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By Dillon O’Toole

Have you ever found yourself listening to a song? Probably, right? I mean, listening to music is something that most people can relate to, unless, of course, you’re one of those strange people who doesn’t listen to music.  Now, the real question is, have you ever found yourself listening to a song and thinking “man, I wish this song was played at a really slow tempo and repeated the same riff for the entire song”?  If yes, then Doom Metal is the music genre made perfectly for you.

Now, I am oversimplifying my description of Doom Metal a little, but in its most basic form, the genre can be classified as Black Sabbath-esque riffs played at a much slower tempo.  If you couldn’t guess by my description in the last sentence, Black Sabbath is quite influential to Doom Metal.  More specifically, guitarist Tony Iommi’s playing style is often credited as a major influence to Doom Metal bands.  What’s so special about this playing style you might ask? Well, Iommi lost the tips of two of his fingers in a workplace accident, forcing him to adapt how he played guitar.  He played with thimbles over these fingers, which meant he couldn’t apply the necessary pressure to the strings when they were properly tuned.  He then down-tuned the strings, which loosened them, making it easier to apply pressure, and thus was credited with inventing the sound of heavy metal.

What was I talking about? Oh yeah–this genre of music that very few people have heard of.  According to Wikipedia, “Doom Metal is an extreme subgenre of heavy metal music that typically uses slower tempos, low-tuned guitars and a much ‘thicker’ or ‘heavier’ sound than other heavy metal genres.”   Now, I know I have sort of described Doom Metal before (including in this article), but now you have an actual definition.  In addition, “both the music and the lyrics intend to evoke a sense of despair, dread, and impending doom.”  Charming, isn’t it?  But in all seriousness, for a so-called extreme genre of “extreme” metal, Doom is quite tame compared to the likes of Death and Black Metal.  The vocals are mostly clean, i.e. growling and screaming are not the primary method of singing (although they still can be present), and the music is not as overtly technical as it can be in other genres of metal.  As a result of these qualities, I would consider it to be an easier introduction to the more extreme forms of music as it isn’t too big of a jump from more commonly heard genres of music.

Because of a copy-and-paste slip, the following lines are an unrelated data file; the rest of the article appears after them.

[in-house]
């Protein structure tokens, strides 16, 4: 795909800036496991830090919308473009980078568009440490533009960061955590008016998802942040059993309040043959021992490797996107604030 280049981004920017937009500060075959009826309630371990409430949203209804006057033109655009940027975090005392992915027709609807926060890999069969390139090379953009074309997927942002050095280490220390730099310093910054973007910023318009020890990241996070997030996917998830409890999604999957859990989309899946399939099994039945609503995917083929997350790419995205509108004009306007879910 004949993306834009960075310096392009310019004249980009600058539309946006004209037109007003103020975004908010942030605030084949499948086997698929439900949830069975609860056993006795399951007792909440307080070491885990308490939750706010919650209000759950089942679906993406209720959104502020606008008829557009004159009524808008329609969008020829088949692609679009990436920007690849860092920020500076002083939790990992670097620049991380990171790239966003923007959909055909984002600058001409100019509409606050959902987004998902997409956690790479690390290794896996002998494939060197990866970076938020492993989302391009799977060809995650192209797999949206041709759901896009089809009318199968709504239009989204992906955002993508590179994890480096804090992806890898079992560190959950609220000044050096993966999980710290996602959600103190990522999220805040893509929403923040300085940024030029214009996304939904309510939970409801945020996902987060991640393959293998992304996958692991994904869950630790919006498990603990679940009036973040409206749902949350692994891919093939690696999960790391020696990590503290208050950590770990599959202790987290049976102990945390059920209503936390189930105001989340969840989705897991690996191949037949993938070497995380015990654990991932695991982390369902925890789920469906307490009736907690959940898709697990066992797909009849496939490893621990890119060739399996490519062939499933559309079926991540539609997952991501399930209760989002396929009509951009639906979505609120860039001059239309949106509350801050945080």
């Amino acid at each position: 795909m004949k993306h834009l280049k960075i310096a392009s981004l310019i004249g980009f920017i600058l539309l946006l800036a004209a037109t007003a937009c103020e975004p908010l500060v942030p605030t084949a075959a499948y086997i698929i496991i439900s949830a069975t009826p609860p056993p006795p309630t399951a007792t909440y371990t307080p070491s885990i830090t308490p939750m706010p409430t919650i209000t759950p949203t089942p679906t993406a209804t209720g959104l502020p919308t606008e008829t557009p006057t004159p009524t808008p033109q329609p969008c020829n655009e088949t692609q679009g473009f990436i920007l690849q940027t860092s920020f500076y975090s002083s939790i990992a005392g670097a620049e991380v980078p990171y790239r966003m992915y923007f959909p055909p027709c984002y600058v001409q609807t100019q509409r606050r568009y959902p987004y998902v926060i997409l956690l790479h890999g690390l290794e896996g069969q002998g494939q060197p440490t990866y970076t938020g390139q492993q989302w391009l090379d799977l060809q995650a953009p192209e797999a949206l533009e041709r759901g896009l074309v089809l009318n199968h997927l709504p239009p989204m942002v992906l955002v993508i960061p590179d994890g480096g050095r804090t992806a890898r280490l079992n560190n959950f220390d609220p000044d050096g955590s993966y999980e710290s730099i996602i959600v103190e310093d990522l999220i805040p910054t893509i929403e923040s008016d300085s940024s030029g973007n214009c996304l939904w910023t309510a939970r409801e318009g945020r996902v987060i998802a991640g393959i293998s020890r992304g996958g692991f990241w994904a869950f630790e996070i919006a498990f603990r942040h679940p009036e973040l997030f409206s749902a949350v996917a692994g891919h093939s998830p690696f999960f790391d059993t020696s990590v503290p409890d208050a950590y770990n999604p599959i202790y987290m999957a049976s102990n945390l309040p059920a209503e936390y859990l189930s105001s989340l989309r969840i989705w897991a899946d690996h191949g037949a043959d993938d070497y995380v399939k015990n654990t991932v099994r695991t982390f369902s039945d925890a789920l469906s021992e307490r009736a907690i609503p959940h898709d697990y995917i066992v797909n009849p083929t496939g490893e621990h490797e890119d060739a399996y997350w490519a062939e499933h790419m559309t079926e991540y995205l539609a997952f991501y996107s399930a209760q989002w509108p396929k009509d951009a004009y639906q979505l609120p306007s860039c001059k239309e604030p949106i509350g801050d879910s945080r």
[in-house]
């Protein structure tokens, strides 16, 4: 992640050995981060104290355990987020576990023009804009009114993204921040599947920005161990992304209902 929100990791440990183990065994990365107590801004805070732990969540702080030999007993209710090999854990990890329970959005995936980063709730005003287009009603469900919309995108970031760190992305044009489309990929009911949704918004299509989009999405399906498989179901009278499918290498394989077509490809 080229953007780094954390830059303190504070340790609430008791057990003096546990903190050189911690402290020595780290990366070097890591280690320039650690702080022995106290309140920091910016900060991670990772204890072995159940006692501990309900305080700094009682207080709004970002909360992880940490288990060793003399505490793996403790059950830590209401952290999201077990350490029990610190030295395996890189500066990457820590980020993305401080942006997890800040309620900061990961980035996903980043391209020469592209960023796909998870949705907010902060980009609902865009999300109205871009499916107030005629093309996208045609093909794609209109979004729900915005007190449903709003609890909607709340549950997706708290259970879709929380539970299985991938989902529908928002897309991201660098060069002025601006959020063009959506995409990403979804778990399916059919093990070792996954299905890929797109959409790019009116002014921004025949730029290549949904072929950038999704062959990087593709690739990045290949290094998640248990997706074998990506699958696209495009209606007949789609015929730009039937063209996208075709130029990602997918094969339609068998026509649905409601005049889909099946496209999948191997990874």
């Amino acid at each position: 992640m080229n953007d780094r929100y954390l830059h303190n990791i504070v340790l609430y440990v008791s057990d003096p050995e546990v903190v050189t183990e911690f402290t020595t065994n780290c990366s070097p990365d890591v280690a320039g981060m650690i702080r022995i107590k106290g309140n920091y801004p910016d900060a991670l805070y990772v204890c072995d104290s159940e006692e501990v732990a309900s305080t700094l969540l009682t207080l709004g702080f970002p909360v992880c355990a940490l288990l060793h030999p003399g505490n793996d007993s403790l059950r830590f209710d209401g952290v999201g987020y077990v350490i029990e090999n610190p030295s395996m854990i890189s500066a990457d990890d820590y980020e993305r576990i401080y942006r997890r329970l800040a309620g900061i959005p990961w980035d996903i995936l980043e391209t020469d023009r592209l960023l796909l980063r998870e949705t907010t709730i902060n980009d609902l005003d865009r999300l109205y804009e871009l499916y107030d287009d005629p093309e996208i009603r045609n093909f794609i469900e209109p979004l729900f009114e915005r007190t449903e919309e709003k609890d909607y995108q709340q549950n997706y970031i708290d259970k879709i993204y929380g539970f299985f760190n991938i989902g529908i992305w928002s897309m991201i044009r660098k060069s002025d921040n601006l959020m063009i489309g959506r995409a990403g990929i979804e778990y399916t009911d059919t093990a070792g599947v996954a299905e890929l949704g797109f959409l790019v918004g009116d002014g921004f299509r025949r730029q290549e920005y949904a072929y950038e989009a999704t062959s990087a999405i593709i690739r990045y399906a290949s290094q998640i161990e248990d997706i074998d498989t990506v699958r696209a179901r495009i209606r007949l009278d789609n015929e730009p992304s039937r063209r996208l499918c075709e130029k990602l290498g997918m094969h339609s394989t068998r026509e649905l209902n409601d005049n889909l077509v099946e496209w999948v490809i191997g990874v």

As is tradition when I write about music, it’s now time for me to give both song and band suggestions.  Sorry about the upcoming italics, Matt.  

Firstly, let’s talk about those artists who follow more closely to the Black Sabbath roots of the genre.  Monolord is one such band.  Hailing from Sweden, they have released five albums since 2014.  In my opinion, their best album to date is their second album Vænir, featuring songs such as Cursing the One, and Died a Million Times (also my experience in any Soulsborne games *hint hint* read my other article).  Outside of that album, other great songs by Mononlord include Empress Rising, Rust, At Niceae, The Last Leaf, The Weary, and I’ll Be Damned.  Another great band that is more focused on the riffs would have to be Transylvania Stud.  This single man band has one album, White Witch, and it features some excellent musicianship.  The highlights from the album are the songs Unconditional Numb, Long Way Down, and In Over Your Head.  If you enjoy his music, you should also check out the video that accompanies the album as it is a music video for the entire album.  Another great band that demonstrates the epitome of a classic Doom Metal riff is Windhand. Some of my personal favorites from this band (since I can’t just say them all), are Winter Sun, Orchard, Feral Bones, Forest Clouds, Crypt Key, Grey Garden, and First to Die.  Additionally, Windhand also excels at acoustic songs, especially Pilgrim’s Rest

Moving to a different category of bands, these upcoming artists are typically classified as Stoner Doom Metal, mainly due to their excessive use and references to Marijuana.  Bands like Spaceslug and Stoned Jesus feature such amazing songs like Beneath the Haze and I’m the Mountain.  But one cannot talk about Stoner Metal bands without talking about the band Sleep.  These masters of the weed have released classics such as Holy Mountain, Marijuanaut’s Theme, and Giza Butler (a reference to Black Sabbath member Geezer Butler). On top of this, they also released an hour-long song called Dopesmoker, a sound that is about the “weedian’s”  journey through the desert (I think, the band was clearly stoned when writing this song so it’s not exactly clear). 

Since writing about every band and song that I like within this genre would likely take way too long, I will leave you with the last few recommendations of bands I think are quite good.  These are Elder, Khemmis, and Villagers of Ioannina City (although this band also features a lot of progressive rock influences).  That is all for today–don’t be too much of a doomer, now.

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